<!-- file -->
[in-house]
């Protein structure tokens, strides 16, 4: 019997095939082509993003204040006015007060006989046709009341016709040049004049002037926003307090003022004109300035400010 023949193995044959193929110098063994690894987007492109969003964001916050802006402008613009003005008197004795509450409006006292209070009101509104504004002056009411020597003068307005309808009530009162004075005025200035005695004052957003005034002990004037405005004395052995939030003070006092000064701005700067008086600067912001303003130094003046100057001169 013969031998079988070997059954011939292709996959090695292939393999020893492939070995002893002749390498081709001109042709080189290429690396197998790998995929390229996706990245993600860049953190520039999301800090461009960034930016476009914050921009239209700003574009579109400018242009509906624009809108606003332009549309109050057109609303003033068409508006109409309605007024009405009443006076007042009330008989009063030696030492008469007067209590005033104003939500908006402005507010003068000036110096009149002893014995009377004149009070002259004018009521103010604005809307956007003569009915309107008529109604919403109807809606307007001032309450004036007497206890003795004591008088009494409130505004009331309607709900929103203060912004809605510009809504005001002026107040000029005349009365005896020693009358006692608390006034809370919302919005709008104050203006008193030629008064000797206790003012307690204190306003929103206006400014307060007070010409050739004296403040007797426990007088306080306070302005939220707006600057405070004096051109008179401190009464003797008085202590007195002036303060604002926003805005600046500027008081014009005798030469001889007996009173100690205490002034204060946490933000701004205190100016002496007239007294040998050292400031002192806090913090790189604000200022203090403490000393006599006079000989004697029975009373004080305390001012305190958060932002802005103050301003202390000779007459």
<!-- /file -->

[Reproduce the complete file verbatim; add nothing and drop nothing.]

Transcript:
[in-house]
């Protein structure tokens, strides 16, 4: 019997095939082509993003204040006015007060006989046709009341016709040049004049002037926003307090003022004109300035400010 023949193995044959193929110098063994690894987007492109969003964001916050802006402008613009003005008197004795509450409006006292209070009101509104504004002056009411020597003068307005309808009530009162004075005025200035005695004052957003005034002990004037405005004395052995939030003070006092000064701005700067008086600067912001303003130094003046100057001169 013969031998079988070997059954011939292709996959090695292939393999020893492939070995002893002749390498081709001109042709080189290429690396197998790998995929390229996706990245993600860049953190520039999301800090461009960034930016476009914050921009239209700003574009579109400018242009509906624009809108606003332009549309109050057109609303003033068409508006109409309605007024009405009443006076007042009330008989009063030696030492008469007067209590005033104003939500908006402005507010003068000036110096009149002893014995009377004149009070002259004018009521103010604005809307956007003569009915309107008529109604919403109807809606307007001032309450004036007497206890003795004591008088009494409130505004009331309607709900929103203060912004809605510009809504005001002026107040000029005349009365005896020693009358006692608390006034809370919302919005709008104050203006008193030629008064000797206790003012307690204190306003929103206006400014307060007070010409050739004296403040007797426990007088306080306070302005939220707006600057405070004096051109008179401190009464003797008085202590007195002036303060604002926003805005600046500027008081014009005798030469001889007996009173100690205490002034204060946490933000701004205190100016002496007239007294040998050292400031002192806090913090790189604000200022203090403490000393006599006079000989004697029975009373004080305390001012305190958060932002802005103050301003202390000779007459």